This workshop began with an introduction to the embodiment of our skeletal human structure and the flows of our fluid systems. We embodied bone as a living tissue and the range of qualities of our fluidity in order to articulate the full range of our expression, presence and embodiment. We considered the creative, vocal, and movement pathways that emerged for the individual and the group as a whole. We were still and we found a few ways to rock and roll; we curled up and danced as wide as the world. We acknowledged resistance but also found courage to explore new possibilities, enjoying the chance to get things moving, as well as soak in the pleasure of slowing things down. The workshop offered a space for each participant to find their own range of motion and rhythmical needs. In reflecting on our experience and thinking about ways to integrate it into our teaching philosophy and practices it is worth noting what one participant sent afterwards:
Dear Roisin, Thank you so much for the amazing and touching workshop – I still find it hard to put in words the physical transformation I experienced within an hour of movement!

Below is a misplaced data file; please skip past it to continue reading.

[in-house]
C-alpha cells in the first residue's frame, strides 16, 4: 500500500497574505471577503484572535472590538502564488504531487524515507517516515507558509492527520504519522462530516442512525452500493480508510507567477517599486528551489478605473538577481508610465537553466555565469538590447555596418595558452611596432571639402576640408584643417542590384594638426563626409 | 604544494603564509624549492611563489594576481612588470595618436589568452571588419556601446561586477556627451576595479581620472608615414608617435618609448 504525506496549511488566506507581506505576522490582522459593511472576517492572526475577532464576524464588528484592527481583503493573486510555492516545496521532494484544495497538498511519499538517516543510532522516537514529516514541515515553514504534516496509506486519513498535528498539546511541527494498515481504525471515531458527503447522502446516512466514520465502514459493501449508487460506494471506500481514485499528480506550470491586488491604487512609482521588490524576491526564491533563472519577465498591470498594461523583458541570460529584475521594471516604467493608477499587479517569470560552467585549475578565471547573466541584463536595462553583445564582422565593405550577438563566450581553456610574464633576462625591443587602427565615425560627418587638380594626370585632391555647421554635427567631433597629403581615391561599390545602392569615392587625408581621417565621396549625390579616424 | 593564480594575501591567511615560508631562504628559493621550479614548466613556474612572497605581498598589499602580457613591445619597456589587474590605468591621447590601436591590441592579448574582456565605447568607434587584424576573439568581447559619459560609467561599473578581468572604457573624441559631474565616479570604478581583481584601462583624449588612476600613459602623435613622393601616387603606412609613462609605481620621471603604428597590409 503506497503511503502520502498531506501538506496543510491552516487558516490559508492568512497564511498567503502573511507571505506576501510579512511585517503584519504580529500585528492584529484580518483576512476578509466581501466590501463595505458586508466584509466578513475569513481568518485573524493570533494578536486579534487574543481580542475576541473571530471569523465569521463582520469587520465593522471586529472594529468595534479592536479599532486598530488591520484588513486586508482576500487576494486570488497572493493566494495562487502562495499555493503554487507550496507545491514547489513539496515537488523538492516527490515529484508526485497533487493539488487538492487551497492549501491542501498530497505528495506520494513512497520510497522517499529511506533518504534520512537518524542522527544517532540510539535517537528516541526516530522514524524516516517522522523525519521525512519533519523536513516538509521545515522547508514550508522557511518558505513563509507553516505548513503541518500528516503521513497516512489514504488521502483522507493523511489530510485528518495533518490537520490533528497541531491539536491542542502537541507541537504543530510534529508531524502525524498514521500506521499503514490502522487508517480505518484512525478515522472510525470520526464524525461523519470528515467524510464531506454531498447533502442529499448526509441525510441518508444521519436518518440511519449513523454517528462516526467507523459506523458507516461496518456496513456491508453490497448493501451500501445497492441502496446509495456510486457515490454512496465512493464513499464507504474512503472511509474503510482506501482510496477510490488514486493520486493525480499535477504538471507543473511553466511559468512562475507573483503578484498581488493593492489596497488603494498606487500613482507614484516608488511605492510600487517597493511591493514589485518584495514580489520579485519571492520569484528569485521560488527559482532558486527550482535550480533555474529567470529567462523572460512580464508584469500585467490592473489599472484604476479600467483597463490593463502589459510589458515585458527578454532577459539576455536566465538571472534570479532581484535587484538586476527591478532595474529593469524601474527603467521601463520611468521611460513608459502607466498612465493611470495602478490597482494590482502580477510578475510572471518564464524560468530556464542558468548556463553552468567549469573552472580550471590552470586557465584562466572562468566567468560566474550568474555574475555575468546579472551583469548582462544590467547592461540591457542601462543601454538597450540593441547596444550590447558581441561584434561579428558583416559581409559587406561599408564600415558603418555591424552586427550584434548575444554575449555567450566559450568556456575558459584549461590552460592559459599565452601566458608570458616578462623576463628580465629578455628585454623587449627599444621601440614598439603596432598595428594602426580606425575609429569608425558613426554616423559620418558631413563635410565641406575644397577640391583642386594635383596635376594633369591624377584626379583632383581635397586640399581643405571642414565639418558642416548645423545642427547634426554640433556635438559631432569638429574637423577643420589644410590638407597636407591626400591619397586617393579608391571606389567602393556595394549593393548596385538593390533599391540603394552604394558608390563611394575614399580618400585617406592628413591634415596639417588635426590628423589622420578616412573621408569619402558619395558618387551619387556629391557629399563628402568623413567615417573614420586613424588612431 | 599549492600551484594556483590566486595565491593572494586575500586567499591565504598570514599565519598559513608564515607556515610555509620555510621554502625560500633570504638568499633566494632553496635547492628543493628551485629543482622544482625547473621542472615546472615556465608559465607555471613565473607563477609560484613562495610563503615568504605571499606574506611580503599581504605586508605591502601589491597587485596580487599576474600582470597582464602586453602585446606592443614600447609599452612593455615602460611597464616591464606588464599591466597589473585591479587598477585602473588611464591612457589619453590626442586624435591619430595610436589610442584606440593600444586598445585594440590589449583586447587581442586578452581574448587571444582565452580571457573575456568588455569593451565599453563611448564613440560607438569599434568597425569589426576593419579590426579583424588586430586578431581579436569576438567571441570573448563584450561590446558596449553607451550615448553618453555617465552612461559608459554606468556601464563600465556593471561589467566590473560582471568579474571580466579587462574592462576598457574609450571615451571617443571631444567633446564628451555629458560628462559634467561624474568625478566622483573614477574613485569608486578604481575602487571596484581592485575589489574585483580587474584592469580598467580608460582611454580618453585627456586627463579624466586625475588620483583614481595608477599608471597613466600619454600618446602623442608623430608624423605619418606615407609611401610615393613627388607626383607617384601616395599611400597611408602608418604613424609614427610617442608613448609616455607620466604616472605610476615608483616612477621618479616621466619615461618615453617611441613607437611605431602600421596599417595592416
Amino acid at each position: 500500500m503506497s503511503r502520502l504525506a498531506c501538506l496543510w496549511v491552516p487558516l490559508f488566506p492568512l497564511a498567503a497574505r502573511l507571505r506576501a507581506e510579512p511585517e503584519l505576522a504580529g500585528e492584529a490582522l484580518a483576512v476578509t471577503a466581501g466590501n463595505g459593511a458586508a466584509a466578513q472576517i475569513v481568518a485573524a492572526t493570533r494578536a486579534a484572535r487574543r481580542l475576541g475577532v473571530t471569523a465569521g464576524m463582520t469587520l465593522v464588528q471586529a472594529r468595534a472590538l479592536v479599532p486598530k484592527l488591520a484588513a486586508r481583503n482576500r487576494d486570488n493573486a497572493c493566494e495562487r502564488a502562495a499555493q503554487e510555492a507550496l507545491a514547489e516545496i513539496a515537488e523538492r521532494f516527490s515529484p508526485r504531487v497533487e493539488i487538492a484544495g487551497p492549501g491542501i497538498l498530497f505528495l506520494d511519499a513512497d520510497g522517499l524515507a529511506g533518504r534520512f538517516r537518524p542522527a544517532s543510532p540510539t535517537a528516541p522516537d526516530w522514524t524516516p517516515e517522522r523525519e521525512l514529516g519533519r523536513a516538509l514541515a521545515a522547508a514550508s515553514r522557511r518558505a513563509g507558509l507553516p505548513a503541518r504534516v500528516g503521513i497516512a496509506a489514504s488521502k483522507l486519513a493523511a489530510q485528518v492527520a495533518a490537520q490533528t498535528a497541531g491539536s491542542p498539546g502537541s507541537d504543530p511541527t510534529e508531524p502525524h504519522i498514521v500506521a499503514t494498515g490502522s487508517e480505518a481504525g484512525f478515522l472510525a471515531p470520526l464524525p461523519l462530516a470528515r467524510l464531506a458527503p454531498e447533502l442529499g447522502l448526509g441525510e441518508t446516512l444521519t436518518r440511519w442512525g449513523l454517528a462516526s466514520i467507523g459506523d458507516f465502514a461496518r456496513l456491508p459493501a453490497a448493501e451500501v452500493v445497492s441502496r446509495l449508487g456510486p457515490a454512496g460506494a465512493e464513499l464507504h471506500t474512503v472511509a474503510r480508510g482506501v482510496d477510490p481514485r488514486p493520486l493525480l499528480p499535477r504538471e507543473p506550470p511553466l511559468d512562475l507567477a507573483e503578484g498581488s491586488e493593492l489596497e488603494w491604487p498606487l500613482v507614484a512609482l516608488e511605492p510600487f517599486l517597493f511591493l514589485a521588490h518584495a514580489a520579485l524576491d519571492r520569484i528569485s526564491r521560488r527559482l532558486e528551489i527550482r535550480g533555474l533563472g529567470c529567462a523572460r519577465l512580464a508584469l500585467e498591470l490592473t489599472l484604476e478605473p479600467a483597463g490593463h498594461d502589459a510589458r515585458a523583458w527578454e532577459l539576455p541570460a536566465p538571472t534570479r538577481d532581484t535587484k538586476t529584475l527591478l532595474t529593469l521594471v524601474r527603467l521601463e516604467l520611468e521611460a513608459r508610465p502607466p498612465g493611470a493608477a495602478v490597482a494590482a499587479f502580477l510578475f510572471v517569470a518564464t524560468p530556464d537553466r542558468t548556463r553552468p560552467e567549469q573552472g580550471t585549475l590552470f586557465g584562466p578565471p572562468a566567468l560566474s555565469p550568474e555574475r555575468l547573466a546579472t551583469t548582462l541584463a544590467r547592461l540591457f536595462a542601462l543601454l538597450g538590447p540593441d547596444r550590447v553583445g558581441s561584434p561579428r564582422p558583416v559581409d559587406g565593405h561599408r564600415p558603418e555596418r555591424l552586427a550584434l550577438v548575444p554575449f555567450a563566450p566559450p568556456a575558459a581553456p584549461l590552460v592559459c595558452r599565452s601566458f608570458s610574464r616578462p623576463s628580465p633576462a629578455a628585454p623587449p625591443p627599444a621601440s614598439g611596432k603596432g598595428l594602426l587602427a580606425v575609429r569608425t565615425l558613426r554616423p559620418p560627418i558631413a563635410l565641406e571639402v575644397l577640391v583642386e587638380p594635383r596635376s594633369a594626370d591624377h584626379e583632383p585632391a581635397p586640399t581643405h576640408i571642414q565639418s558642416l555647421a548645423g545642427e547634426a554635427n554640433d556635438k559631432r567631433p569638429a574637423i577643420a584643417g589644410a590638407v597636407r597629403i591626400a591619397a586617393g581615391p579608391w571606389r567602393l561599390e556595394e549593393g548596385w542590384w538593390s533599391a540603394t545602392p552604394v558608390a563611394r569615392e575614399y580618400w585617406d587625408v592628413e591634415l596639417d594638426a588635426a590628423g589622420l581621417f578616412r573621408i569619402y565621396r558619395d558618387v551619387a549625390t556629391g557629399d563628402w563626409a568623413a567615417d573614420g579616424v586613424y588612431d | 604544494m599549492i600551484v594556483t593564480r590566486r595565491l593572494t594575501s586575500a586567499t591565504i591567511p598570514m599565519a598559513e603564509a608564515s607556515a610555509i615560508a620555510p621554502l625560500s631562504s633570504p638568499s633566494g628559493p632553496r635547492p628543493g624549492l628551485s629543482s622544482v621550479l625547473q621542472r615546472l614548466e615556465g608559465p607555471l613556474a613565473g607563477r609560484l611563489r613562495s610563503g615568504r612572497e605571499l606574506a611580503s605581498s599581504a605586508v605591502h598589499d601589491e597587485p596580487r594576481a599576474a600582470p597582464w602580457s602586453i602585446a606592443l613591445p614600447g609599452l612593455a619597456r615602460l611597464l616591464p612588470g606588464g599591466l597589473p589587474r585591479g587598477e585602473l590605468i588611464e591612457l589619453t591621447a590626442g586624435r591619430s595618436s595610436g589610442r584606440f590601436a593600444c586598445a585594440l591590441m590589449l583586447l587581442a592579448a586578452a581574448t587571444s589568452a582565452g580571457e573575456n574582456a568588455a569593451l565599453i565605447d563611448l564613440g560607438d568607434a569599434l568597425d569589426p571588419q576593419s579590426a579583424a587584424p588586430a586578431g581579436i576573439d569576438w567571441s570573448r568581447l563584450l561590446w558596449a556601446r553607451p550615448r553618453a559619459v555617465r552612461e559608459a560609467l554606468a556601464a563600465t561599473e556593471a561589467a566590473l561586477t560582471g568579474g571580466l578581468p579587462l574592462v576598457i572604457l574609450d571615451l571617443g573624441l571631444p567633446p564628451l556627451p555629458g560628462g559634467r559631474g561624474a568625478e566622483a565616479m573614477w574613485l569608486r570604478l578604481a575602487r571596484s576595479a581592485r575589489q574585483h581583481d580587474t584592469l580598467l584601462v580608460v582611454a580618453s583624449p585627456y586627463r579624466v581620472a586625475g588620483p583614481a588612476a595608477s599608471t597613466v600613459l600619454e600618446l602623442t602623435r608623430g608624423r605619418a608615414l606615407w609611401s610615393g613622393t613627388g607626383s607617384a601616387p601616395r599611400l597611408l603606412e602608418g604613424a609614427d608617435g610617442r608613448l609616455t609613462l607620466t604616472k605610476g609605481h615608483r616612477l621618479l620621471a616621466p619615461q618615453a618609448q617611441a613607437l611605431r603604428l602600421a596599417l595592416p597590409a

Moving and attuning together to our physical structures we discovered some of the possibilities of an embodied awareness which has much to offer all learning situations. Movement of this kind can support teachers and students alike in fostering a deeper appreciation of our commonality and particularity. It is possible to put it into words, however, this is not something that is central to most curricula.
In the corner of the room of the House of Leibniz we used for my workshop for the conference, we had a silent participant, Karl, who was nonetheless very central to the proceedings. In the above image, Karl’s presence hovers over room. People are sitting seriously, all in their places. It is a classical image of learning. Shh! Be quite – sit still. Of course, this mode has its place and can be comforting at the right times. However, the hovering bodiless head offered a clear counterpoint to the workshop which focussed on the elemental sense of playful movement that performative teaching and learning offers. Karl’s serious silence held a place and obviated modes of being and thinking which institutions of learning prize.